I’ve been “heads down” on some use case work the past few days, so this is a topic that is fresh in mind. While I’m thinking of it, I thought I’d share just a few guiding principles that I like to use to keep me “out of the weeds” as I identify and document use cases. I hope some of you will benefit from them, and perhaps have other ideas to add and share.
Start With a Goal
A use case enables the user (actor) to do something that is of value to them. Think of the reasons a user would want to use the system. Why do they need the system? What do they hope to accomplish with the system? These user goals are the system’s primary use cases. Work on identifying these first.
Once you’ve identified the primary use cases, you’ll usually want to capture use cases for auxiliary activities that provide value to the user, but that might not be among their main reasons for using the system. A couple examples of these might be user registration or user identification/authentication processes. They quite likely aren’t the main reasons the user wants to use the system, but they do provide value.
For instance, user registration may enable the system to recognize the user and retain useful user information about the user for subsequent visits, saving the user from having to re-enter it. The login process demonstrates to the user that the application provides a level of security for user information and access, and enables the system will recognize him/her once they’ve logged in successfuly.
Take Out the Tech
To the extent possible (and I know that this varies by situation/environment) take out references to screens, fields, clicks, etc. Once you begin including user interface details a] it becomes more difficult to know when to stop, and b] you’ll find that your use cases will become more complex and will require more frequent updates.
I’ll use a few steps from the main success path of a simple user identification/authentication use case as an example:
1] The user identifies self and provides proof of identification.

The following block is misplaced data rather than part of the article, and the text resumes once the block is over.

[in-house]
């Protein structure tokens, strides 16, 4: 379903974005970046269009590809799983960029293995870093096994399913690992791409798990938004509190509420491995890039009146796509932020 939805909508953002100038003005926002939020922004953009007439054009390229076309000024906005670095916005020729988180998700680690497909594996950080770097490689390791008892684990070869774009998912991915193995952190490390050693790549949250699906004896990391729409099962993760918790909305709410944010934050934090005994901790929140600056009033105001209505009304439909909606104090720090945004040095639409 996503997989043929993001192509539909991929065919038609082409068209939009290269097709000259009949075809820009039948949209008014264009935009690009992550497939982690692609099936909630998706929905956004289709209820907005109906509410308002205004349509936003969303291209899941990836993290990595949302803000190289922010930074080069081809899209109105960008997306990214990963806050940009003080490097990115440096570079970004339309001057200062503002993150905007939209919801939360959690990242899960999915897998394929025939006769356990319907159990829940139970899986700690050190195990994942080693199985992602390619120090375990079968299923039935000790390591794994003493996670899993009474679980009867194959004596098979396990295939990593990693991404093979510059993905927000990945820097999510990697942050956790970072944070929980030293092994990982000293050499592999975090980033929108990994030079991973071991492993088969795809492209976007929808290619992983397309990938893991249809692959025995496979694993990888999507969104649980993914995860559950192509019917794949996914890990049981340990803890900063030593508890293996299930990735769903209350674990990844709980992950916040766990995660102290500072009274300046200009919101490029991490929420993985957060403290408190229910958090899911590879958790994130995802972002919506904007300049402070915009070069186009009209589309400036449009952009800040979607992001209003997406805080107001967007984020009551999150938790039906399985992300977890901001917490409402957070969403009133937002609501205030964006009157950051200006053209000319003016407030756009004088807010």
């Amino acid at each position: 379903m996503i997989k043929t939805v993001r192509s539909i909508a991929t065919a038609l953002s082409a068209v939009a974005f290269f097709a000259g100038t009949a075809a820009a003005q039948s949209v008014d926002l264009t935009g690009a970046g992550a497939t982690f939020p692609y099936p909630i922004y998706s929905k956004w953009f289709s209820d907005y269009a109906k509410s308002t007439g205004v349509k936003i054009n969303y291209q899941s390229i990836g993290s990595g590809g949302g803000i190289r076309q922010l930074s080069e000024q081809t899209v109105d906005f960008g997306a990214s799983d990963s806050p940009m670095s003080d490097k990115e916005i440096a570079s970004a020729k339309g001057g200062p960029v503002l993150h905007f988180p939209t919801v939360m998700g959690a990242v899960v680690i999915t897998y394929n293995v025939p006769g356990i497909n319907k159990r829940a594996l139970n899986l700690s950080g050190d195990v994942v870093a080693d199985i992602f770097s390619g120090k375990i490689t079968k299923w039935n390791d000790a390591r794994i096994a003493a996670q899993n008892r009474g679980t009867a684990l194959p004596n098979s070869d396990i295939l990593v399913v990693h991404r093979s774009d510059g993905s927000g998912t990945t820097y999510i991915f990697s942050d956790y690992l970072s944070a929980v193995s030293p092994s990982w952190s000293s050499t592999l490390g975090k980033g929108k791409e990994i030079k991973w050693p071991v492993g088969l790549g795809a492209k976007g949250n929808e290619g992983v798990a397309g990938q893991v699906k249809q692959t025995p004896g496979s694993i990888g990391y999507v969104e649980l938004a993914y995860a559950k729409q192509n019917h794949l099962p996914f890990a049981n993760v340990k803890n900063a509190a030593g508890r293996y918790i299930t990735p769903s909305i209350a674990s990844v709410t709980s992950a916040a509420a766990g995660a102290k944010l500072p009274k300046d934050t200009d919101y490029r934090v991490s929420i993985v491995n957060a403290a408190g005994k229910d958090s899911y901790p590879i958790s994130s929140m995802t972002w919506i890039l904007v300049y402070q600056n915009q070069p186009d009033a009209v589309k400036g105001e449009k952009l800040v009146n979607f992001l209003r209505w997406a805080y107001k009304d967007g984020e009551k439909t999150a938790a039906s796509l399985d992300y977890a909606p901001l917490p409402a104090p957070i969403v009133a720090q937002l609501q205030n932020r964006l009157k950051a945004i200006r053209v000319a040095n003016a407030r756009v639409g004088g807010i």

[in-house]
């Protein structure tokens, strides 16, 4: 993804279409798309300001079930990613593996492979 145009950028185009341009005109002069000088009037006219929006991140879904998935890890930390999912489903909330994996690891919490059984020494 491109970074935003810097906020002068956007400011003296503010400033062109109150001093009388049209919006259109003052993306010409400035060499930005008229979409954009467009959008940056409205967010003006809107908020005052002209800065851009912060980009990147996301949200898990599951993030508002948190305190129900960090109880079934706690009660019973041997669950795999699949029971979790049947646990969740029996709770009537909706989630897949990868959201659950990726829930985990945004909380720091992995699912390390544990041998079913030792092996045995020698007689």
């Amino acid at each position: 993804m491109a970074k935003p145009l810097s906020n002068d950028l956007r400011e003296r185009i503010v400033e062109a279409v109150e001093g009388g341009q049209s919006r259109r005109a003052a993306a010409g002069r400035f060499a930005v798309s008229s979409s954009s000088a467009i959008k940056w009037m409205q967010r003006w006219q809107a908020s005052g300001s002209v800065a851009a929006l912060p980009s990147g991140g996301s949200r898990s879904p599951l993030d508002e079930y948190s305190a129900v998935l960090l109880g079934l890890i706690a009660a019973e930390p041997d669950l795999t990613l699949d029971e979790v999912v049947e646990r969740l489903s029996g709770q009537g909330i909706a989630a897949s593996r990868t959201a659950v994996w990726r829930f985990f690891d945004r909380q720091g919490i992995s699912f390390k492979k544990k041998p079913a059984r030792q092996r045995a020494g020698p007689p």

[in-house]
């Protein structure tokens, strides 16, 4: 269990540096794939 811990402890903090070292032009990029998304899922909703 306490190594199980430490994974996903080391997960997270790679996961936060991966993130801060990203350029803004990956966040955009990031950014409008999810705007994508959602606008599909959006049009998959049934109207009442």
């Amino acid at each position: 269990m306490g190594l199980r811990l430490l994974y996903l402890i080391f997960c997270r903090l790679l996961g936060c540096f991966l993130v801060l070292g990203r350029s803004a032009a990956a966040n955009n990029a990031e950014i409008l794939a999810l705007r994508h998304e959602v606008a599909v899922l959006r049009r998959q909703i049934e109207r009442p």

2] The system evaluates the identification information, and recognizes the user as valid and authorized.
3] The system grants the user access to the system.
As you read the steps above, you might reflexively envision a logon screen or modal into which you would enter a user ID and password, or maybe an ATM machine with card swipe and PIN entry. But as you read the steps again, I could just as easily replace “user” with “walk-in customer” and “system” with “teller” and be referring to a person walking up to a bank teller and asking to withdraw cash. The teller would first make sure the customer had an account, and then verify that the customer was who he said he was by looking at a bank card or some other form of ID.
Freeing use cases from a specific technical (or other) context enables your use cases to remain relevant as technologies change. It makes them more portable. More reusable. Freeing use cases from technical context also increases the freedom of the designer to decide how technology might best be applied instead of constraining him/her upfront.
Use cases can be a great enabler for moving from a legacy system to a new system as they preserve user goals with the minimal steps to achieve them while leaving behind all of the implicit technical overhead that may be obsolete or undesirable with the new technology.